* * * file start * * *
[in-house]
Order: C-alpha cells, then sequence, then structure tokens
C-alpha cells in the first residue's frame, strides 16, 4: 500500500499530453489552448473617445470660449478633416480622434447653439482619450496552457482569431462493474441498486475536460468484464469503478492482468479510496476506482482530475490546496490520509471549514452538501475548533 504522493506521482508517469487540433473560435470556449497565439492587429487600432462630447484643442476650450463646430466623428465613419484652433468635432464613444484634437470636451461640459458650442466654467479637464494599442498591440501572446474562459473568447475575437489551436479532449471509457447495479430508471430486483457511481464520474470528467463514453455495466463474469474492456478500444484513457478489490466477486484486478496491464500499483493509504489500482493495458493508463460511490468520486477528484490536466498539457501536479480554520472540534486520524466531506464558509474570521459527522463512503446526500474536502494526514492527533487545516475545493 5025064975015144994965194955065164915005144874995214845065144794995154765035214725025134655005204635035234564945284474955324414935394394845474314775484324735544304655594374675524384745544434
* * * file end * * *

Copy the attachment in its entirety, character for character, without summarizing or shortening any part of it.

[in-house]
Order: C-alpha cells, then sequence, then structure tokens
C-alpha cells in the first residue's frame, strides 16, 4: 500500500499530453489552448473617445470660449478633416480622434447653439482619450496552457482569431462493474441498486475536460468484464469503478492482468479510496476506482482530475490546496490520509471549514452538501475548533 504522493506521482508517469487540433473560435470556449497565439492587429487600432462630447484643442476650450463646430466623428465613419484652433468635432464613444484634437470636451461640459458650442466654467479637464494599442498591440501572446474562459473568447475575437489551436479532449471509457447495479430508471430486483457511481464520474470528467463514453455495466463474469474492456478500444484513457478489490466477486484486478496491464500499483493509504489500482493495458493508463460511490468520486477528484490536466498539457501536479480554520472540534486520524466531506464558509474570521459527522463512503446526500474536502494526514492527533487545516475545493 5025064975015144994965194955065164915005144874995214845065144794995154765035214725025134655005204635035234564945284474955324414935394394845474314775484324735544304655594374675524384745544434